More transport problems could be unleashed, adding to the ongoing merchant haulage crisis, if staff at the UK’s biggest rail freight carrier vote for strike action in long-standing dispute.
The Transport Salaried Staffs’ Association (TSSA) is in conflict with DB Cargo UK, which handles half of all the country’s rail freight, over the union rights of members being transferred to a new intermodal joint venture with haulier Maritime Transport Group.
DB Cargo UK runs numerous services into Europe, through the Eurotunnel, and any strike would have considerable repercussions, with more demand for ferry, or short-sea services, placing a significant impact on the country’s freight capability, and in particular put pressure back on a road freight sector that is already struggling with endemic driver and capacity shortages.
In January, DB Cargo UK and Maritime Transport announced the launch of their JV, Maritime Intermodal, with DB Cargo running Maritime Intermodal’s four rail operations out of Felixstowe and Southampton, while Maritime Intermodal will be responsible for DB Cargo terminals in Trafford Park, Manchester, and Wakefield.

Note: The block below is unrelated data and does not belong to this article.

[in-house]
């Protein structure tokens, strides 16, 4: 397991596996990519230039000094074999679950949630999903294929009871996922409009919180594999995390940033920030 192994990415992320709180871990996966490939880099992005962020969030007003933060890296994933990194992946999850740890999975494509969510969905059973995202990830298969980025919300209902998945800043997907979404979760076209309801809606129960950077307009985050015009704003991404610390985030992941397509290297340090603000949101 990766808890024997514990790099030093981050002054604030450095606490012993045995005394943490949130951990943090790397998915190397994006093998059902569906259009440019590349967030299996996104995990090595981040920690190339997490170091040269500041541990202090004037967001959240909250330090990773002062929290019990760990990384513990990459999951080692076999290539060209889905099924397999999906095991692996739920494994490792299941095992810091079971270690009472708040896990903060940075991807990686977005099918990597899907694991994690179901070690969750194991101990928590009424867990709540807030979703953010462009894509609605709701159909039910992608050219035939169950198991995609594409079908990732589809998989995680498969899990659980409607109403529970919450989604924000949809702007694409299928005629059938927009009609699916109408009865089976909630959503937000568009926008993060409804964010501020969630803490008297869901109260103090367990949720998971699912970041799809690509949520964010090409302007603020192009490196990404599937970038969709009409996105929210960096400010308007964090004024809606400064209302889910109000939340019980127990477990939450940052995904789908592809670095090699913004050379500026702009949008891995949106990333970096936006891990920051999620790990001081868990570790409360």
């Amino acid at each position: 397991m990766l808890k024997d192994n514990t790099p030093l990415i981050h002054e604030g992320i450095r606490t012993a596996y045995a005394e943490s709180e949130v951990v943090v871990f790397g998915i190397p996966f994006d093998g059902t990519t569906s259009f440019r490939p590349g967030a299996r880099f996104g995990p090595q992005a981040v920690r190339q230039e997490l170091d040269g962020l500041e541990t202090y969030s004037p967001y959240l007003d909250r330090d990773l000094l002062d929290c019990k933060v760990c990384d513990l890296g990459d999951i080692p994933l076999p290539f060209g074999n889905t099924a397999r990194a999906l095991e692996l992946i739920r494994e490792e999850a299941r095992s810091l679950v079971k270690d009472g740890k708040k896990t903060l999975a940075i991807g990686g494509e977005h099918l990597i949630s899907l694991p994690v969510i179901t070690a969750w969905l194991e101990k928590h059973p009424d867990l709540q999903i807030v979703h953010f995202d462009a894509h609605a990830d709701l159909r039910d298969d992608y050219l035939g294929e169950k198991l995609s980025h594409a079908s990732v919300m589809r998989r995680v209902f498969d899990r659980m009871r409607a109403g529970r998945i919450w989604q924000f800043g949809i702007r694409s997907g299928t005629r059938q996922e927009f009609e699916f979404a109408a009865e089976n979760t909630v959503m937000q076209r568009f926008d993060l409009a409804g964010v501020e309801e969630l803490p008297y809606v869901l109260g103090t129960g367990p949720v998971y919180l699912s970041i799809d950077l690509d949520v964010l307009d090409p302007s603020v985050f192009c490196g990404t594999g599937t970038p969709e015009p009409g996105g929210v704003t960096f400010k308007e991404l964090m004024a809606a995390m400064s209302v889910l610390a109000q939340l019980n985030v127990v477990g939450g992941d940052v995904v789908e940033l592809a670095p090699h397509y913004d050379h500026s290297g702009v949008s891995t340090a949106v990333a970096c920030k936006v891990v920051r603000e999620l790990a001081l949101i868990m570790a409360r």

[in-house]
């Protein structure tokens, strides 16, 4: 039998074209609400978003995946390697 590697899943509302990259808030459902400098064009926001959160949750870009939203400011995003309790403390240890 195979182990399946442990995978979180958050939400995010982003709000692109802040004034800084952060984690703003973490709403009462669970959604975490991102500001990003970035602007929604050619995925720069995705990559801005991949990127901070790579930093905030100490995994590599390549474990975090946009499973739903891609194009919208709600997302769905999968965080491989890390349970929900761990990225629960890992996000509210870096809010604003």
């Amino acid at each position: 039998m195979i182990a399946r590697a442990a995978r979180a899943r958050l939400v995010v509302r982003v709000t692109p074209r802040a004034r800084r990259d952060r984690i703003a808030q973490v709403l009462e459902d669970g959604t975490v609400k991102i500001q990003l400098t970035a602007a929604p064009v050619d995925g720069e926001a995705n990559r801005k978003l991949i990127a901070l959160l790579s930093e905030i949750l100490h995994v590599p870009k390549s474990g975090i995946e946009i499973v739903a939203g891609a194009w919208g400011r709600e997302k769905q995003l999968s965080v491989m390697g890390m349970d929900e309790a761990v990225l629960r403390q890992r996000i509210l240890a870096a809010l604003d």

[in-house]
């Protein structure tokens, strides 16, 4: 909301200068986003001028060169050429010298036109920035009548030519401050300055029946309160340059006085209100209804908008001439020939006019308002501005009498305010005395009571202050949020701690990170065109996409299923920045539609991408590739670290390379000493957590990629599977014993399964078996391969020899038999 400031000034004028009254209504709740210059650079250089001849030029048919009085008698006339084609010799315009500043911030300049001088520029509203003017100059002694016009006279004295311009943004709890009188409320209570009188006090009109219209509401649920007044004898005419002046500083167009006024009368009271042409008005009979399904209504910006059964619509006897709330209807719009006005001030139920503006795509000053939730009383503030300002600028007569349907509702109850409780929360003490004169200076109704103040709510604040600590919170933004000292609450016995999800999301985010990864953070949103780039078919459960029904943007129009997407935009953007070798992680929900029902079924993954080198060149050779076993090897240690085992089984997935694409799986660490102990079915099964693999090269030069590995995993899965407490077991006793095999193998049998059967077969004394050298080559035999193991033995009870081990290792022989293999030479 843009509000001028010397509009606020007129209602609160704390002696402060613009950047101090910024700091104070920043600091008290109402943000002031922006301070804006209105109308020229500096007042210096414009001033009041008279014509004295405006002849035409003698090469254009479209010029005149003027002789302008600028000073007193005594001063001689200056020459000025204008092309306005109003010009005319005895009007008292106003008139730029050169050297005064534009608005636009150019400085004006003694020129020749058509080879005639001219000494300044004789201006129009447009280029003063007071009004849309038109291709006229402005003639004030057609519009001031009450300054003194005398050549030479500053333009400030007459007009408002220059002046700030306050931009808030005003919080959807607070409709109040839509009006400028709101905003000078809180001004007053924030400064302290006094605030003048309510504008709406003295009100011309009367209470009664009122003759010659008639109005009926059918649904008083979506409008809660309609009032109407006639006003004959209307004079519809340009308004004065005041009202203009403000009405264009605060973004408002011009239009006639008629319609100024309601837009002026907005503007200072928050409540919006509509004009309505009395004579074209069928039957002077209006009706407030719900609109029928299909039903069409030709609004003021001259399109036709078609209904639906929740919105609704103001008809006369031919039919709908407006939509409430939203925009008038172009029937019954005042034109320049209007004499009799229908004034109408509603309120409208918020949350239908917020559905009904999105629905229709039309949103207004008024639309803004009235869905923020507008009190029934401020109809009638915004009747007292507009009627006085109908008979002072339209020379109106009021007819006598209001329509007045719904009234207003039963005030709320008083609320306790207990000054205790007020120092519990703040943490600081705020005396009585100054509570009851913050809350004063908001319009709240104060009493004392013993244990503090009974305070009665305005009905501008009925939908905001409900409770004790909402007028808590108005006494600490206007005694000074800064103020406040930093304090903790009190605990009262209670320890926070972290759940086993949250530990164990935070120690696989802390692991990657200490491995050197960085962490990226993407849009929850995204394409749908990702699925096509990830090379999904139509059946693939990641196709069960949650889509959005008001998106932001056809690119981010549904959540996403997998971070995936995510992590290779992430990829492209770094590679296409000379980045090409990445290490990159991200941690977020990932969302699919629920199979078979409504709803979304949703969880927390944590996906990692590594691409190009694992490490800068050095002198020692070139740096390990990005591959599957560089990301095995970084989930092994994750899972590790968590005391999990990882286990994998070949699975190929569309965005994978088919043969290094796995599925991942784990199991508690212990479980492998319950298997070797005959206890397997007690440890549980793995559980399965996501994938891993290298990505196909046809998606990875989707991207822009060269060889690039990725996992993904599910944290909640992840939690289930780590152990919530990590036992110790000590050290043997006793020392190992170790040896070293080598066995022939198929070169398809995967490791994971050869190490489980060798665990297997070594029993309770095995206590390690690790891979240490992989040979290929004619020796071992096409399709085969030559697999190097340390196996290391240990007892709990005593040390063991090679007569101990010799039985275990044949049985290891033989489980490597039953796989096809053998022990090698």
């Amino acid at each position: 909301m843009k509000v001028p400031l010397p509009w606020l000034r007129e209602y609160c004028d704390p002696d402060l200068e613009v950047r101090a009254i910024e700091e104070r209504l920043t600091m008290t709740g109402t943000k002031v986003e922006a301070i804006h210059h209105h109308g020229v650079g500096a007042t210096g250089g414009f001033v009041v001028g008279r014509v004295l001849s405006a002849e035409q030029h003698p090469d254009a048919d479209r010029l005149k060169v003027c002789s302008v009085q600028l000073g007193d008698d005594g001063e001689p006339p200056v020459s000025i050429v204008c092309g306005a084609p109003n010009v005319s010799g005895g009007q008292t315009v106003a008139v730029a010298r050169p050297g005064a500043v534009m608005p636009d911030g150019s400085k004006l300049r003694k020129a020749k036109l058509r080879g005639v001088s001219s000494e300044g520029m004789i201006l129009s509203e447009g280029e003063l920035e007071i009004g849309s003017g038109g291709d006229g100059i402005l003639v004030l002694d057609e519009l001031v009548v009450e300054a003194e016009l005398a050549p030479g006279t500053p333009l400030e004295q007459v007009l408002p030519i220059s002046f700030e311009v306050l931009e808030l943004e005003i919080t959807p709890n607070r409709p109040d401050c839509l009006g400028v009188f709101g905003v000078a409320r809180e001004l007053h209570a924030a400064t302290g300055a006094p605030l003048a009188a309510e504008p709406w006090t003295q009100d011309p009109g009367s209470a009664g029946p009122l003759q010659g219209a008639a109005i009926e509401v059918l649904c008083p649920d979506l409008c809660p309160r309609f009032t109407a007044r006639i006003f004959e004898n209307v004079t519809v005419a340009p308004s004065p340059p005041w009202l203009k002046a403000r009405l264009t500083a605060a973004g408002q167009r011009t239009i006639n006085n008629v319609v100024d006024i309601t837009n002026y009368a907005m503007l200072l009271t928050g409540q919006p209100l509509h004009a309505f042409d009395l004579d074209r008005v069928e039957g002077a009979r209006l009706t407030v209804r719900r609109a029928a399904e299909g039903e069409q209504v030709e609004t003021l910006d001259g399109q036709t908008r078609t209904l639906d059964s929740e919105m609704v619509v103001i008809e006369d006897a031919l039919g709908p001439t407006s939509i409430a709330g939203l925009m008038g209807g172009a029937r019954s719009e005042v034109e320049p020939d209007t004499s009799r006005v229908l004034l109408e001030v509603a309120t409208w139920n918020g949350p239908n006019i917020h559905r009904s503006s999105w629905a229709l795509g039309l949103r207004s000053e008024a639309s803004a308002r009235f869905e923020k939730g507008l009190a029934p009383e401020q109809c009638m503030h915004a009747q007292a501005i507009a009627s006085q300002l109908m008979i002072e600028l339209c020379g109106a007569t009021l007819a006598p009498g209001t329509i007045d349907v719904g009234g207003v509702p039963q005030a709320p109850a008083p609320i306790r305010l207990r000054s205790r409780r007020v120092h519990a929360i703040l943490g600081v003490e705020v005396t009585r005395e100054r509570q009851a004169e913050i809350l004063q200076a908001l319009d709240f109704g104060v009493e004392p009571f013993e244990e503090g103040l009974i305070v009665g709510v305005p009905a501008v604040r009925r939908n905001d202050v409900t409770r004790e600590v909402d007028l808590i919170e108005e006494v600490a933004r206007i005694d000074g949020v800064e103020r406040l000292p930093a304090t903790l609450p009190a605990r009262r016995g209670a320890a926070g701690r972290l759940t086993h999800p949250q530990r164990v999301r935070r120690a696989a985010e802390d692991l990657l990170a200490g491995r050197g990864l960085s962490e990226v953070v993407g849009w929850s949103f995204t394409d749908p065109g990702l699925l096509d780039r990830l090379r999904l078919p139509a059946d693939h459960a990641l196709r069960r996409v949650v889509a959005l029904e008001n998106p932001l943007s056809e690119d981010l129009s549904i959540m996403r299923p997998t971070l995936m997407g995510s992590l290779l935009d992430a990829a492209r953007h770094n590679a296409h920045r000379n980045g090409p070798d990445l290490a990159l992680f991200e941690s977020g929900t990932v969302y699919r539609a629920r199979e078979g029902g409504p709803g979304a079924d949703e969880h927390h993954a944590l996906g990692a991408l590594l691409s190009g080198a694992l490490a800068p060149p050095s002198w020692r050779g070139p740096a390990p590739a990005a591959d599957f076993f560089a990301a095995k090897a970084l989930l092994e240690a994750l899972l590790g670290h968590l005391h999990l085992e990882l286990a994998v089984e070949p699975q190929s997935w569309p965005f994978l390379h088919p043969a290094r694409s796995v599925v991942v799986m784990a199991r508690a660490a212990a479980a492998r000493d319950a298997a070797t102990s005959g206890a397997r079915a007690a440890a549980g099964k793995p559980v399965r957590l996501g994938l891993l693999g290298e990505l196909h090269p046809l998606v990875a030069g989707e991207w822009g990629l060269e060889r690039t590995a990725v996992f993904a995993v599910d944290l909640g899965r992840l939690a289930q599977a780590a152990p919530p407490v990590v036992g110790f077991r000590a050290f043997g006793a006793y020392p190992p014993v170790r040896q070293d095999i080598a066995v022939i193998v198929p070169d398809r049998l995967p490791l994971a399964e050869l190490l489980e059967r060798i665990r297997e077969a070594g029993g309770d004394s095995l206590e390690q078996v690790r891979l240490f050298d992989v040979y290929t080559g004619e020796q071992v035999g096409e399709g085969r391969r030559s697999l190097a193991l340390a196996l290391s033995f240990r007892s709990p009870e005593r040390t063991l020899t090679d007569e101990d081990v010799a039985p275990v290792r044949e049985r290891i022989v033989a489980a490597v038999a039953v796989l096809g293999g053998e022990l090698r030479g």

Whilst the TSSA want to ensure that the union rights of the workers are transferred with the workers to the new joint venture, they are currently deadlocked in negotiations with management.
The two sides have agreed to continue discussions over the coming days, but TSSA said its position was clear and unwavering.
Manuel Cortes, TSSA general secretary, said. “No one wants to see Britain’s freight network grind to a halt, especially in these uncertain times. However, this dispute raises just such a spectre.”
If no agreement can be reached, the TSSA is planning to ballot its members on national strike action, which would bring UK rail freight to a standstill.